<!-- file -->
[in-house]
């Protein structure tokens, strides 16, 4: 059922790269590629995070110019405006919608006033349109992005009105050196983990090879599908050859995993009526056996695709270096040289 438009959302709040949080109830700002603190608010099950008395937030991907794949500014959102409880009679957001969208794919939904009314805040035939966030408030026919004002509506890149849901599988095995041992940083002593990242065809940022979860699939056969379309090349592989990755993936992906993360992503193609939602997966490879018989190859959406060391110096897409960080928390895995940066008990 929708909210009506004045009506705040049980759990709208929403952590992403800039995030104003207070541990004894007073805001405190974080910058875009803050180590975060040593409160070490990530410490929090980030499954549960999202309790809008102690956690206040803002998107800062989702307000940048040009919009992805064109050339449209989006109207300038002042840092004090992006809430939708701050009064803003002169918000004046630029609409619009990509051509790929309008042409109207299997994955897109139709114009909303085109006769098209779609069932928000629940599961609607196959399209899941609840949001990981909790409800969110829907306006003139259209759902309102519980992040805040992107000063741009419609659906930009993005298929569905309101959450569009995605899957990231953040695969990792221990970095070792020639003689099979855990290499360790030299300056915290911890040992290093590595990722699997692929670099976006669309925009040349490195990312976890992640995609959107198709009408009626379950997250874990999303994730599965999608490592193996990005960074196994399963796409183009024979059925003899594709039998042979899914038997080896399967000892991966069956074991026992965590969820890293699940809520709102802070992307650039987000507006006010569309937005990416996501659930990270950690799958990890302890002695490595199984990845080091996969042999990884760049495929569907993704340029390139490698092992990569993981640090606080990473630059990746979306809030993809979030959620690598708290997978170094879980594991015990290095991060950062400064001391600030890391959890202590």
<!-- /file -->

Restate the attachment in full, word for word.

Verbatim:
[in-house]
């Protein structure tokens, strides 16, 4: 059922790269590629995070110019405006919608006033349109992005009105050196983990090879599908050859995993009526056996695709270096040289 438009959302709040949080109830700002603190608010099950008395937030991907794949500014959102409880009679957001969208794919939904009314805040035939966030408030026919004002509506890149849901599988095995041992940083002593990242065809940022979860699939056969379309090349592989990755993936992906993360992503193609939602997966490879018989190859959406060391110096897409960080928390895995940066008990 929708909210009506004045009506705040049980759990709208929403952590992403800039995030104003207070541990004894007073805001405190974080910058875009803050180590975060040593409160070490990530410490929090980030499954549960999202309790809008102690956690206040803002998107800062989702307000940048040009919009992805064109050339449209989006109207300038002042840092004090992006809430939708701050009064803003002169918000004046630029609409619009990509051509790929309008042409109207299997994955897109139709114009909303085109006769098209779609069932928000629940599961609607196959399209899941609840949001990981909790409800969110829907306006003139259209759902309102519980992040805040992107000063741009419609659906930009993005298929569905309101959450569009995605899957990231953040695969990792221990970095070792020639003689099979855990290499360790030299300056915290911890040992290093590595990722699997692929670099976006669309925009040349490195990312976890992640995609959107198709009408009626379950997250874990999303994730599965999608490592193996990005960074196994399963796409183009024979059925003899594709039998042979899914038997080896399967000892991966069956074991026992965590969820890293699940809520709102802070992307650039987000507006006010569309937005990416996501659930990270950690799958990890302890002695490595199984990845080091996969042999990884760049495929569907993704340029390139490698092992990569993981640090606080990473630059990746979306809030993809979030959620690598708290997978170094879980594991015990290095991060950062400064001391600030890391959890202590």